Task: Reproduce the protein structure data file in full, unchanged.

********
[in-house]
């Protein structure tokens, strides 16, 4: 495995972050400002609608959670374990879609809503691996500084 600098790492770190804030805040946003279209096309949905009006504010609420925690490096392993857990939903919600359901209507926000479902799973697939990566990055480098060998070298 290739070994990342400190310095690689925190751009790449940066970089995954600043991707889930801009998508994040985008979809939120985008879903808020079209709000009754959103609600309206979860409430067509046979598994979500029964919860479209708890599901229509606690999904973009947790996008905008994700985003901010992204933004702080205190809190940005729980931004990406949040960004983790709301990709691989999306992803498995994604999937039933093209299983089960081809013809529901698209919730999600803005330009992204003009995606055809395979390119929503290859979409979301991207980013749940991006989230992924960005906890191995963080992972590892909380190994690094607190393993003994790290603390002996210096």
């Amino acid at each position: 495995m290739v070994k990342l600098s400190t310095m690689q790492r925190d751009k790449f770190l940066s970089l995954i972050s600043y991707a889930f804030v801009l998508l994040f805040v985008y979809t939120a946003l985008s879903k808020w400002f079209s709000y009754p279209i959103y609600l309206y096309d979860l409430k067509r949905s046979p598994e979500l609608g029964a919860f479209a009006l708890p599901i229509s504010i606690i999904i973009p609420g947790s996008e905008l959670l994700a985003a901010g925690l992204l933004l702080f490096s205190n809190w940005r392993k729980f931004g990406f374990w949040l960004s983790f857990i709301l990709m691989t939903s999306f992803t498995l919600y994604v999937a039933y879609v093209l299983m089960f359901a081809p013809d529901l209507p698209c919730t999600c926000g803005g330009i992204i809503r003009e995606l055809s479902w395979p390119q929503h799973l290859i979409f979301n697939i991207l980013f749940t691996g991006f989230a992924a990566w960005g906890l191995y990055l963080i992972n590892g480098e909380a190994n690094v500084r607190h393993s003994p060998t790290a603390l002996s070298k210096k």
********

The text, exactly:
[in-house]
């Protein structure tokens, strides 16, 4: 495995972050400002609608959670374990879609809503691996500084 600098790492770190804030805040946003279209096309949905009006504010609420925690490096392993857990939903919600359901209507926000479902799973697939990566990055480098060998070298 290739070994990342400190310095690689925190751009790449940066970089995954600043991707889930801009998508994040985008979809939120985008879903808020079209709000009754959103609600309206979860409430067509046979598994979500029964919860479209708890599901229509606690999904973009947790996008905008994700985003901010992204933004702080205190809190940005729980931004990406949040960004983790709301990709691989999306992803498995994604999937039933093209299983089960081809013809529901698209919730999600803005330009992204003009995606055809395979390119929503290859979409979301991207980013749940991006989230992924960005906890191995963080992972590892909380190994690094607190393993003994790290603390002996210096």
């Amino acid at each position: 495995m290739v070994k990342l600098s400190t310095m690689q790492r925190d751009k790449f770190l940066s970089l995954i972050s600043y991707a889930f804030v801009l998508l994040f805040v985008y979809t939120a946003l985008s879903k808020w400002f079209s709000y009754p279209i959103y609600l309206y096309d979860l409430k067509r949905s046979p598994e979500l609608g029964a919860f479209a009006l708890p599901i229509s504010i606690i999904i973009p609420g947790s996008e905008l959670l994700a985003a901010g925690l992204l933004l702080f490096s205190n809190w940005r392993k729980f931004g990406f374990w949040l960004s983790f857990i709301l990709m691989t939903s999306f992803t498995l919600y994604v999937a039933y879609v093209l299983m089960f359901a081809p013809d529901l209507p698209c919730t999600c926000g803005g330009i992204i809503r003009e995606l055809s479902w395979p390119q929503h799973l290859i979409f979301n697939i991207l980013f749940t691996g991006f989230a992924a990566w960005g906890l191995y990055l963080i992972n590892g480098e909380a190994n690094v500084r607190h393993s003994p060998t790290a603390l002996s070298k210096k």